It's official: AMD to lay off 10% of its work force


— 4:48 PM on November 3, 2011

You know that executive exodus we talked about this morning? Yeah, it's not a rumor anymore, and it's quite a bit bigger than we thought. AMD is actually planning a wide-ranging restructuring effort that will see it shed 10% of its work force, with layoffs beginning this quarter and continuing into 2012.

AMD claims the mass firings—sorry, the "restructuring plan and implementation of operational efficiency initiatives"—will help it become more competitive and "rebalance the company's global workforce skillsets." More important, AMD expects the restructuring to save about $200 million next year. Here are the details straight from the horse's mouth:

AMD expects that the restructuring plan will result operational savings, primarily in operating expense, of approximately $10 million in the fourth quarter of 2011 and $118 million in 2012, primarily through a reduction of its global workforce by approximately 10% and the termination of existing contractual commitments. The workforce reduction will occur across all functions globally and is expected to be substantially completed by the end of the first quarter of 2012. Based on anticipated savings from the restructuring plan, AMD expects fourth quarter 2011 operating expenses will be approximately $610 million.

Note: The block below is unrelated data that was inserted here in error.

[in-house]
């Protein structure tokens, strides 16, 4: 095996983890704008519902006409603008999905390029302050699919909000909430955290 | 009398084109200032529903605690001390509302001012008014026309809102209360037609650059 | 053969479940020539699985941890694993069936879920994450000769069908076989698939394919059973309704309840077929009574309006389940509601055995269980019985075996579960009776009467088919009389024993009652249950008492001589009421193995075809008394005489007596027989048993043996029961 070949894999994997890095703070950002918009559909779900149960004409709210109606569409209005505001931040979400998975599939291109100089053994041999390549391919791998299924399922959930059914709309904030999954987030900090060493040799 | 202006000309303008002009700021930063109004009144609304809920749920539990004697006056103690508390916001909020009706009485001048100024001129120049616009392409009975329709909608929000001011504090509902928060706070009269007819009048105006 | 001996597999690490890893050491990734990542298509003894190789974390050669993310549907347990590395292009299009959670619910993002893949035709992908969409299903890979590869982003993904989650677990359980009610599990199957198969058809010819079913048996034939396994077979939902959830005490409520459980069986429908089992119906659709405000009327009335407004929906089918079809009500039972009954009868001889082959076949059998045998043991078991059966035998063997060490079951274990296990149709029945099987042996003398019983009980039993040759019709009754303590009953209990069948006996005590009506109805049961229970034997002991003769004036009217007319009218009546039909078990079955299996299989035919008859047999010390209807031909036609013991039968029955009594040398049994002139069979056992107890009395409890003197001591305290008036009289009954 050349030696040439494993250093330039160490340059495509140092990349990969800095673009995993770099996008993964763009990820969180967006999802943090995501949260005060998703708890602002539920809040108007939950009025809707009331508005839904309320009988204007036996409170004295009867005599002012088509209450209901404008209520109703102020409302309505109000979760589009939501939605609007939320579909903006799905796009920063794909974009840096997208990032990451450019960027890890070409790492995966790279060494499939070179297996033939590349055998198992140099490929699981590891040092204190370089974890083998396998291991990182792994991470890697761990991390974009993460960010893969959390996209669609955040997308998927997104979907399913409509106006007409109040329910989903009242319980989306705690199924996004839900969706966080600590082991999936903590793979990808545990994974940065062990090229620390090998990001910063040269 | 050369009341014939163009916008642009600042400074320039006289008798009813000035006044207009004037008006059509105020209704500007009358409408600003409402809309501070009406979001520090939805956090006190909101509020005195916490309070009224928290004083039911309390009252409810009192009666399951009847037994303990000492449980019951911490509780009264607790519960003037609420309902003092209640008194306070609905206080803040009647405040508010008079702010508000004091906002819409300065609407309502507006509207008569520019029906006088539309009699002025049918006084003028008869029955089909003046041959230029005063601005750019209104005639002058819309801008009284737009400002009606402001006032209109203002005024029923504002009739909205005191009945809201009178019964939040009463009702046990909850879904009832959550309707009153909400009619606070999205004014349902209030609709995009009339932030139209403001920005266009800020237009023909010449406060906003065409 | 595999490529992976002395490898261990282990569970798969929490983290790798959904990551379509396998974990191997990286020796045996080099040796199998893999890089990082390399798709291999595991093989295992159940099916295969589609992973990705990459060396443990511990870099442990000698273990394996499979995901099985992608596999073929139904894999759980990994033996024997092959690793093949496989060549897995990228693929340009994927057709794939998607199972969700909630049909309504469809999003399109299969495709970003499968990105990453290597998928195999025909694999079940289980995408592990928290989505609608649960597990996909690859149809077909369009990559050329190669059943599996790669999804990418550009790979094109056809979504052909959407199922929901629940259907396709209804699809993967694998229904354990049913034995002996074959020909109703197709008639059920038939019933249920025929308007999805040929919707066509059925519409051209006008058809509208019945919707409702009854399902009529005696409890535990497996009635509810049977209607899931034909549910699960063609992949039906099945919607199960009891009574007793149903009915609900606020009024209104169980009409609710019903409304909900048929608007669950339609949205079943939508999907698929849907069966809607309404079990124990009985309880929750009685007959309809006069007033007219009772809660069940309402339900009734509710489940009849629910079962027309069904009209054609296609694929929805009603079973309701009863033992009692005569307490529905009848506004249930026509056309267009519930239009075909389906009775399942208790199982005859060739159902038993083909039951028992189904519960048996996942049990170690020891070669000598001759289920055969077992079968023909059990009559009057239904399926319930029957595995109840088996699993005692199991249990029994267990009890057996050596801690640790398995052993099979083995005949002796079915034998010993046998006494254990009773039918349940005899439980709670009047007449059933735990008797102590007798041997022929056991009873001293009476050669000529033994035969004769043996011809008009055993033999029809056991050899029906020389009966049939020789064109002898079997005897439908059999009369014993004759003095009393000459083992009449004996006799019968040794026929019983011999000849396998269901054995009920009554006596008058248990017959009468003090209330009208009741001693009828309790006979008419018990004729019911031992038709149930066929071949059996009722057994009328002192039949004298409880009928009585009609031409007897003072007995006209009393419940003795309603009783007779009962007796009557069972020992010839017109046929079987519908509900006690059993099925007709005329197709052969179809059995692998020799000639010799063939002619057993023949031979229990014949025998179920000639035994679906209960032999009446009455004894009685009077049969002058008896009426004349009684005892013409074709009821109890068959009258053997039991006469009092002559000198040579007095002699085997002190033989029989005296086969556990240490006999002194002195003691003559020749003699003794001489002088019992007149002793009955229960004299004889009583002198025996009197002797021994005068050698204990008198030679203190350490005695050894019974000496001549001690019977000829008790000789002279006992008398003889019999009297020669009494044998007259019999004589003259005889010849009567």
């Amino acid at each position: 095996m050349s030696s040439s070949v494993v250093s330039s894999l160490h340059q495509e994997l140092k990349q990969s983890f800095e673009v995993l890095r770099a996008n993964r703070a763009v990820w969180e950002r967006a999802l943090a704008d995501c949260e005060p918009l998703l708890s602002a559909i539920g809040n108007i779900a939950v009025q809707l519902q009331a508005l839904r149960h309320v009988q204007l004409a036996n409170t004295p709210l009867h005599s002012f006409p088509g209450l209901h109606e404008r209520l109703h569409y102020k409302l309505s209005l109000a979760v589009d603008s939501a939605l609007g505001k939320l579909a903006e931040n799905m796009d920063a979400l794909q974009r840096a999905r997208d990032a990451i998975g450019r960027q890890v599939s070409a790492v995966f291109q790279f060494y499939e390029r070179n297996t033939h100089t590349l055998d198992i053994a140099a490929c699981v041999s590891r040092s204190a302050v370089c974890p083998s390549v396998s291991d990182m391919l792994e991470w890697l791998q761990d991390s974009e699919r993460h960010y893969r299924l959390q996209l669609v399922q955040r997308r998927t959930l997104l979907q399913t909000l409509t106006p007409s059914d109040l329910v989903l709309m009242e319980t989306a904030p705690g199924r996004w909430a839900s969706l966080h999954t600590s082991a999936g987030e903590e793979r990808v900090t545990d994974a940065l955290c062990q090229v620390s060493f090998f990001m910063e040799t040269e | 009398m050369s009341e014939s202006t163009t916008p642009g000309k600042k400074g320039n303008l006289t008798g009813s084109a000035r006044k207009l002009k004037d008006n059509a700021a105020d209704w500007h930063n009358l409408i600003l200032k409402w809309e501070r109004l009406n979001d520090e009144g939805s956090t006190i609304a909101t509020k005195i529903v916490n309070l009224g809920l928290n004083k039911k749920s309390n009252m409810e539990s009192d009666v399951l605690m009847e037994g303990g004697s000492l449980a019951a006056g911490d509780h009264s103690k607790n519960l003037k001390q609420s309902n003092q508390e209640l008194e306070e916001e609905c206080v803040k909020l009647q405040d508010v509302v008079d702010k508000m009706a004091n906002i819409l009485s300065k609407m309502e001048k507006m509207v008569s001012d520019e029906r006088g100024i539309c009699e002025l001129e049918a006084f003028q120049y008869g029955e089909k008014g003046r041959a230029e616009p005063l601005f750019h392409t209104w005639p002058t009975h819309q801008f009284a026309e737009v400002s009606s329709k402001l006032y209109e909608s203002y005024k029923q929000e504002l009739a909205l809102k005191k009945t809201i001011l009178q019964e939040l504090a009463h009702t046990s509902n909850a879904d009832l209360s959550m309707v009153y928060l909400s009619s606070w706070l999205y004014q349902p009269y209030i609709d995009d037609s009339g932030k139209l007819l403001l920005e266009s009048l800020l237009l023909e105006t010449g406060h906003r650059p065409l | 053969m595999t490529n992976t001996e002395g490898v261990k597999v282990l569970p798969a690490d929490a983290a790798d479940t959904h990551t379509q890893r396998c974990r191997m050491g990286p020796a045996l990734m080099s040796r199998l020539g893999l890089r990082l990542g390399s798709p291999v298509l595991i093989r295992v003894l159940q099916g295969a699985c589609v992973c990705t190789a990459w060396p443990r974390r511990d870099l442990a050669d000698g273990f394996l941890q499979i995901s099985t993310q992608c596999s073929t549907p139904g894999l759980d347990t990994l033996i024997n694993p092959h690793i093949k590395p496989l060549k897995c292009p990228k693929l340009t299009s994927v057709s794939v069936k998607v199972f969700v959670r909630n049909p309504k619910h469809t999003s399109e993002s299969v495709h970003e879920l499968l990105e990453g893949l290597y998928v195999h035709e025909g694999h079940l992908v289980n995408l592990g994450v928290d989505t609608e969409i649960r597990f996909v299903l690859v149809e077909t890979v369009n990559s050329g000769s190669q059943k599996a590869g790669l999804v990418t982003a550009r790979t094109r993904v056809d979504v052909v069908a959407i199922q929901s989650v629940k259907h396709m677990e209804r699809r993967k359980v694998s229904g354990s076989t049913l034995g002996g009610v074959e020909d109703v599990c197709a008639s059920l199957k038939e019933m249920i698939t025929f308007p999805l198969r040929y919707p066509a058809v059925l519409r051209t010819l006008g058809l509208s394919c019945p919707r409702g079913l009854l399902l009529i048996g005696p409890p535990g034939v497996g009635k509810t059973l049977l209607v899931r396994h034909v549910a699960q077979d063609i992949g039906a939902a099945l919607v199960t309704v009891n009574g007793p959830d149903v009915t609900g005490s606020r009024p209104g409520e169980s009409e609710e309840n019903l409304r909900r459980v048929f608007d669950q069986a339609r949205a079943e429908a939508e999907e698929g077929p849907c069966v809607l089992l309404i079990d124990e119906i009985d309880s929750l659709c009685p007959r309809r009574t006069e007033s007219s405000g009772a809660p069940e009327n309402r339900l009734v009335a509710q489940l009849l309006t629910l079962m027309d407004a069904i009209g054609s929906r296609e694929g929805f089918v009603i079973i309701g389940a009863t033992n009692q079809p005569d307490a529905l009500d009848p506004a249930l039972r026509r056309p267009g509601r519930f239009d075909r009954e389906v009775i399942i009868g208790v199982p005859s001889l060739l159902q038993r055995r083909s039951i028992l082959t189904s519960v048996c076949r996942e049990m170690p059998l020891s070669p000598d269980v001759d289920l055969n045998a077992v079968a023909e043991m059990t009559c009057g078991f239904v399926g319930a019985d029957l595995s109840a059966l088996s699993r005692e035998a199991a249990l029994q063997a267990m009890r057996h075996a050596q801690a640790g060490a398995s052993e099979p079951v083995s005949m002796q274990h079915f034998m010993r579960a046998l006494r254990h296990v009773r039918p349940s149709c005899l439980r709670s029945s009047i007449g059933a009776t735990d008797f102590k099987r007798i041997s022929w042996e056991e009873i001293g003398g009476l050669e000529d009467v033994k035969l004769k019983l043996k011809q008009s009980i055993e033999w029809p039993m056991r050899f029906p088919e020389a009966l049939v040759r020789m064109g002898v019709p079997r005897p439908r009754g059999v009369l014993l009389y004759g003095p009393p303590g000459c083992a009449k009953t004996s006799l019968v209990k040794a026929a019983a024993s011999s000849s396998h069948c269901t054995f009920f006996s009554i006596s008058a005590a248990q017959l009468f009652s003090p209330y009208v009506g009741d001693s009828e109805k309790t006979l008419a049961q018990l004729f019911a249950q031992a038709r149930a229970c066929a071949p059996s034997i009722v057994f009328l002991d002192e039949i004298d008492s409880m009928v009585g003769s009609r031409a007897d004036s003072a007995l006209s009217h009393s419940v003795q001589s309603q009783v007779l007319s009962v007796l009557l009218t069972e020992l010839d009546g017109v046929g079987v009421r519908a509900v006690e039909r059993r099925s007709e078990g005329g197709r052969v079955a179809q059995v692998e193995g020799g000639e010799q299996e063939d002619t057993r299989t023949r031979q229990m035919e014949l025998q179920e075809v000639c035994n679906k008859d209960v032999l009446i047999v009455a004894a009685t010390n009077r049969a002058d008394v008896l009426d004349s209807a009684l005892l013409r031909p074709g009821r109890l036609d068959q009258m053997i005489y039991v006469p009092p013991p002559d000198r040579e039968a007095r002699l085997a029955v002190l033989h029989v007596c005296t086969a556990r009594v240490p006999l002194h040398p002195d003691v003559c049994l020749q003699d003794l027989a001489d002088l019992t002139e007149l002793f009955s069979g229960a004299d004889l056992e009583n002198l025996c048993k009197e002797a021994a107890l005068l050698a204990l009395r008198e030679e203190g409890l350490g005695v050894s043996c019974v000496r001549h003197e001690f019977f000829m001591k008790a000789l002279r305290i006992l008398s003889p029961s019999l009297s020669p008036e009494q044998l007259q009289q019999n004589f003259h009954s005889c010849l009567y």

As a result of implementing efficiencies across the company's operations, AMD expects to save approximately $90 million in 2012 operating expenses in addition to the restructuring plan savings, resulting in more than $200 million of expected combined operational savings in 2012.

The chipmaker says it plans to reinvest a "significant portion" of the money saved into "strategies for lower power, emerging markets, and the cloud."

AMD is still turning a profit, but it's in a tough competitive position. It hasn't put up much of a fight against ARM in the booming handheld market, and its latest desktop and mobile CPUs have failed to catch up to Intel's offerings in most respects, integrated graphics excepted. Recent 32-nm manufacturing issues at GlobalFoundries haven't helped. Meanwhile, Intel continues to post record quarter after record quarter and to execute almost flawlessly on its roadmap. AMD may have to fight harder than ever to stay relevant over the next few years.

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